The Kids are Alright: How SNL Missed the Mark

We interrupt our gentle exploration of drama class pedagogy for something completely different.

Perhaps you saw this today?

It’s  Saturday Night Live’s  sketch entitled “High School Theatre Show” .  Knowing what I do, friends were joyously sharing it on my Facebook wall. They expected me to be amused. Sorry, but I’m not. And I’m not sorry.

It’s a sketch  that satirizes high school students doing an experimental theatre collage regarding social issues. It involves moving black boxes around. Too much. That’s the joke. The other jokes are about how the “parents hate to think the kids think they’re teaching them”, and how the kids are unprofessional, and have seven intermissions, and think it’s powerful to walk around in character during them, and how doing expressionistic theatre about social issues is pathetically laughable.

And it’s lame. It’s lamer than any high school play I’ve ever seen, or any high school theatre festival offering I’ve ever seen, because of this reason.  It’s lame because it’s mean spirited, and aggressively, well, a tool of the oppressor.  It’s lame because it sends the message that theatre at its most accessible, youth theatre,  has nothing to teach us.

It involves parents depicted as well-heeled adults, who don’t remember what it’s like to be kids, looking back awkwardly at students’ attempts to be creative, to engage with the world, to say something. It involves an audience of such adults,  who are too jaded to care if their kids are trying to say something. And it mocks the roots of where most of these adults actually come from. We’re supposed to watch it, and laugh at these other adults, playing teenagers  trying to say something, and having that rejected by the people who are supposed to love and support them.

And that, well, that’s a problem. You want an authentic experience, full of struggle and dedication and the desperate attempt at connection to a higher plane of human communion? Go see a high school play. The experience is vastly, tediously underrated by entertainment, by academia, and by society at large. It’s where it all begins, and attention should be paid.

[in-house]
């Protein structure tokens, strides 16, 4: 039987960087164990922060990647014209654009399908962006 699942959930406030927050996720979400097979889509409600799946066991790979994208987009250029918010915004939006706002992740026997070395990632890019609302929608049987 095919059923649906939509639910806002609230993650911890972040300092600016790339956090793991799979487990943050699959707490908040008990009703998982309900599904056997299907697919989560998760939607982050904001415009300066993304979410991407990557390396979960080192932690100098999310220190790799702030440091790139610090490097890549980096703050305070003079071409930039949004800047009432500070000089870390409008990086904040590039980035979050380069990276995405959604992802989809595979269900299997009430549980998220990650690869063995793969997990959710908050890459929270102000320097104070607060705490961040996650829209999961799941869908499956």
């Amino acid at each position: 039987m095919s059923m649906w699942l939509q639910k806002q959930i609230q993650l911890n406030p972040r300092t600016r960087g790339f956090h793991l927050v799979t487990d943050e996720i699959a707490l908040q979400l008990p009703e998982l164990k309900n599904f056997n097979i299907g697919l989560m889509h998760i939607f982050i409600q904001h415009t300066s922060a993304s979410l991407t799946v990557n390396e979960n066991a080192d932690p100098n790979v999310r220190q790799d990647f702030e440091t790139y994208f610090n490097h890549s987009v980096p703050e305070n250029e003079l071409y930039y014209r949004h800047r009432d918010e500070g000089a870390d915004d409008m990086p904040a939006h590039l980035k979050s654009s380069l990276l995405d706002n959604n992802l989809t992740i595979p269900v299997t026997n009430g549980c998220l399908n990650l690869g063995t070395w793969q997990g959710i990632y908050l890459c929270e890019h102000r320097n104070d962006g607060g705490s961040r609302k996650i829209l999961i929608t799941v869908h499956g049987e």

Elliot Eisner said that the arts symbolize to kids what adults think are important. And when we gleefully,  (yeah, I went there) and at a high level, mock the arts and their place in education from our snarky, high finance chairs, we aren’t using our powers for good.  And in an increasing culture of the corporatization of, well, everything, public education included, and a general climate of complete misinformation when it comes to the value of the arts, I find this particular offering from SNL unnecessary.

You probably think I’m taking myself too seriously as a teacher, or overvaluing what my kids can do, that I’m blinded by love. Maybe. But it’s this love that gets kids through high school, that gives them a chance at determining their own paths, that allows them to find their unique potential in the world. This love opens doors. This love changes lives. This love, and the love of the arts that it fosters and engenders,  puts more and more  self-aware, creative, alive people into our society.

So point your snark elsewhere, Saturday Night Live. At the world’s real hypocrites. Not those who will eventually shape its creative destiny.

The kids are alright.  Leave them alone.  And clap once in awhile.